Post Flood: Contractor ScamNovember 18th, 2009 at 11:03 am by Kelly Welsh under 10 On Your Side, Scam Alert
Below is an email that I received from the Board of Contractors in Richmond : Important information I wanted to pass as many are in the clean-up process and may being hiring a contractor.
Check out more information on post storm scams on wavy.com
Nor’easter Damage Raises Risk of Fraud
Board for Contractors Warns Consumers: Beware of Unlicensed Contractors
Richmond – The need for repairs following flooding and high winds can make consumers vulnerable to unscrupulous contractors and repairmen who may exploit the situation. In response to property damage from the recent Nor’easter, the Virginia Board for Contractors cautions the public to be wary of unlicensed contractors and home repair scam artists after the storm.
“After severe weather, homeowners trying to make repairs can be vulnerable to con artists,” warns agency spokesperson Mary Broz-Vaughan. “Consumers can protect themselves by checking for a valid contractor’s license and insisting on a detailed written contract.”
Virginia law requires a state license – not just a local business license – for most contracting work or bids over $1,000. Consumers have very little recourse against unlicensed contractors. The Board for Contractors offers a free consumer guide, What You Should Know Before Hiring a Contractor, available for download at www.dpor.virginia.gov.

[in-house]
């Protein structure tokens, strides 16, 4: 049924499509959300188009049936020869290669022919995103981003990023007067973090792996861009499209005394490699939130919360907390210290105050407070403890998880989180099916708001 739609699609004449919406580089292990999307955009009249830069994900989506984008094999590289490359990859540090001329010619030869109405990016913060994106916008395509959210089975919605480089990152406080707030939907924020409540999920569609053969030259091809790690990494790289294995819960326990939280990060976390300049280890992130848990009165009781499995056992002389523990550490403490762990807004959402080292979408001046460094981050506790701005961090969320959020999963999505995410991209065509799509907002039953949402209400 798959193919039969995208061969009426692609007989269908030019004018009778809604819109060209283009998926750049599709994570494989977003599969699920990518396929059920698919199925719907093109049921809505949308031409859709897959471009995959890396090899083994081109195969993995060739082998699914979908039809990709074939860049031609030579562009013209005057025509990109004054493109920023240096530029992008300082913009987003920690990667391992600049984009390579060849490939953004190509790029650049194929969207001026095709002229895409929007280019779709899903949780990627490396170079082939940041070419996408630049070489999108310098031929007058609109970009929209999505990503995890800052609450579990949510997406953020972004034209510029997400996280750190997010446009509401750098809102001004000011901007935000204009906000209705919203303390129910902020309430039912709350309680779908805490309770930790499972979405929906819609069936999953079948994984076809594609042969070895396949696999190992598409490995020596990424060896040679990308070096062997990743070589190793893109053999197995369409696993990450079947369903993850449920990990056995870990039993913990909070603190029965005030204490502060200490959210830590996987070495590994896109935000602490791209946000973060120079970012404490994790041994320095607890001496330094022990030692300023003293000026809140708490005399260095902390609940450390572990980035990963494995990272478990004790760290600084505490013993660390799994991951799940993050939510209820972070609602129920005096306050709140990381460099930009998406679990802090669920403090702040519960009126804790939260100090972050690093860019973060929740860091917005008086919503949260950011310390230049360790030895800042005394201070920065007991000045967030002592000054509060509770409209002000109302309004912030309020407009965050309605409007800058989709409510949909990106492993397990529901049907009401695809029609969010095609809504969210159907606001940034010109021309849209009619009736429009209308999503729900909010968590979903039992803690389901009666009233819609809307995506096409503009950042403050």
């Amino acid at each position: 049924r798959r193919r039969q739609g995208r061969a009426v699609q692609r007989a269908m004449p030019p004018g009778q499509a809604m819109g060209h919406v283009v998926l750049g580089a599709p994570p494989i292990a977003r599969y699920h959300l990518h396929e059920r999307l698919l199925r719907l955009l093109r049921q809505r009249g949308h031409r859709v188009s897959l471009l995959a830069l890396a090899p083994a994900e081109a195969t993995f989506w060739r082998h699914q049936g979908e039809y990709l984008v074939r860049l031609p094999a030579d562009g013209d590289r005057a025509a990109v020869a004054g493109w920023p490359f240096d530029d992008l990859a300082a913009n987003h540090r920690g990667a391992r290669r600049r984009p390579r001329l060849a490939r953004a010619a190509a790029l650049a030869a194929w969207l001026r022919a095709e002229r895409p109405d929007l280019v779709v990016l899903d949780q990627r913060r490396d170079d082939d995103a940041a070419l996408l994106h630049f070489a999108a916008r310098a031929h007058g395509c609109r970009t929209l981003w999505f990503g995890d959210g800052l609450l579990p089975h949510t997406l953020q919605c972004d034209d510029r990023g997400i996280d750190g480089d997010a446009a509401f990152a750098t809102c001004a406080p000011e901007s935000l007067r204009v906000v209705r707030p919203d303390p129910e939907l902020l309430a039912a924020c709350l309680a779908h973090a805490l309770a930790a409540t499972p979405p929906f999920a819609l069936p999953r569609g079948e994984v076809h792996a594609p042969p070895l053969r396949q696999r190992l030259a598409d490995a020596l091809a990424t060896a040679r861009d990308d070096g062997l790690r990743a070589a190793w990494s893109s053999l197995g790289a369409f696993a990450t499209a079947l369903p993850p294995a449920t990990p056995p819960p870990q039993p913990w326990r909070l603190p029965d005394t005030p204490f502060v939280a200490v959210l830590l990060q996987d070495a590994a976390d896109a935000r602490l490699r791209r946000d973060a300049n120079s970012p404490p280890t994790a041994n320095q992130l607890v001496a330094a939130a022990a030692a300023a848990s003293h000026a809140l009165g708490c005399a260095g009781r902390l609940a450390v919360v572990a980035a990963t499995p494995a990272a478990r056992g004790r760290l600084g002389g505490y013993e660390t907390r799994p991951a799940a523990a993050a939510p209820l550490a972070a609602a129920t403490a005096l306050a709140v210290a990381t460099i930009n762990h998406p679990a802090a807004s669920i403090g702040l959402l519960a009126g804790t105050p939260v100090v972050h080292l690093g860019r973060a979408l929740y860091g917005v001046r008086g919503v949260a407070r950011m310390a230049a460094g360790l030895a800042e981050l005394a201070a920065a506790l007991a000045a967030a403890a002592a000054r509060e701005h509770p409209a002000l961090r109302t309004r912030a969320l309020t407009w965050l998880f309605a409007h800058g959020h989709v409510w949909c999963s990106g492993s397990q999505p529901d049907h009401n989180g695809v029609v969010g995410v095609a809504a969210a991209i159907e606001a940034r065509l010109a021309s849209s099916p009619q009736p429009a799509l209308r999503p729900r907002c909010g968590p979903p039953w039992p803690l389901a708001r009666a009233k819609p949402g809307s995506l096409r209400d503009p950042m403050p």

Before hiring a contractor, consumers should observe the following “Top Ten Tips:”
- Hire only licensed contractors.
- Check for a valid contractor license at www.dpor.virginia.gov or (804) 367-8511.
- Get three references and review past work.
- Get at least three bids.
- Insist on a written contract and do not sign anything until you understand the terms.
- Pay 10 percent down or $1,000, whichever amount is less.
- Do not let payments get ahead of the work. Keep records of all payments.
- Do not make final payment until you are satisfied with the job.
- Do not pay cash.
- Keep a job file of all papers relating to your project (change orders, warranties, etc.).
- High-pressure or scare tactics (“offer good today only”)
- Over-friendly sales pitches
- “Material left-over”
- Escalating prices
- Deals that sound too good to be true